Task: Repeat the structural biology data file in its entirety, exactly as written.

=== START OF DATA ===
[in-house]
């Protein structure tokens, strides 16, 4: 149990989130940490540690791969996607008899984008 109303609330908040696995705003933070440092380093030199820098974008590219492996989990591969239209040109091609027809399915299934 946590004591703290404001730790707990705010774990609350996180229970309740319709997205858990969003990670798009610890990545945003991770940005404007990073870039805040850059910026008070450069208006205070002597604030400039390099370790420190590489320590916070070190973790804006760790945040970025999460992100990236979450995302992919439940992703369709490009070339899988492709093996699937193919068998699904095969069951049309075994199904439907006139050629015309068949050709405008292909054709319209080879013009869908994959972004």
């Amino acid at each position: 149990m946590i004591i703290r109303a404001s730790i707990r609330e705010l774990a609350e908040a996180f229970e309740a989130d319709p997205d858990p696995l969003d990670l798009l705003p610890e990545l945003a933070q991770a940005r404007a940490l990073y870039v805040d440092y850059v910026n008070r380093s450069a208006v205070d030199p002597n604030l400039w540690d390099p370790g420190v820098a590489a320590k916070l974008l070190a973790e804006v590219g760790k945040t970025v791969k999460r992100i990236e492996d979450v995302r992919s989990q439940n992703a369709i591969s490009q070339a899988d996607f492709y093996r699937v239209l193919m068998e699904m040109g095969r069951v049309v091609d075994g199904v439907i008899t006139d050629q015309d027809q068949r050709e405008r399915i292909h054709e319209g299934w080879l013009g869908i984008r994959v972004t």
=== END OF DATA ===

[in-house]
């Protein structure tokens, strides 16, 4: 149990989130940490540690791969996607008899984008 109303609330908040696995705003933070440092380093030199820098974008590219492996989990591969239209040109091609027809399915299934 946590004591703290404001730790707990705010774990609350996180229970309740319709997205858990969003990670798009610890990545945003991770940005404007990073870039805040850059910026008070450069208006205070002597604030400039390099370790420190590489320590916070070190973790804006760790945040970025999460992100990236979450995302992919439940992703369709490009070339899988492709093996699937193919068998699904095969069951049309075994199904439907006139050629015309068949050709405008292909054709319209080879013009869908994959972004």
């Amino acid at each position: 149990m946590i004591i703290r109303a404001s730790i707990r609330e705010l774990a609350e908040a996180f229970e309740a989130d319709p997205d858990p696995l969003d990670l798009l705003p610890e990545l945003a933070q991770a940005r404007a940490l990073y870039v805040d440092y850059v910026n008070r380093s450069a208006v205070d030199p002597n604030l400039w540690d390099p370790g420190v820098a590489a320590k916070l974008l070190a973790e804006v590219g760790k945040t970025v791969k999460r992100i990236e492996d979450v995302r992919s989990q439940n992703a369709i591969s490009q070339a899988d996607f492709y093996r699937v239209l193919m068998e699904m040109g095969r069951v049309v091609d075994g199904v439907i008899t006139d050629q015309d027809q068949r050709e405008r399915i292909h054709e319209g299934w080879l013009g869908i984008r994959v972004t």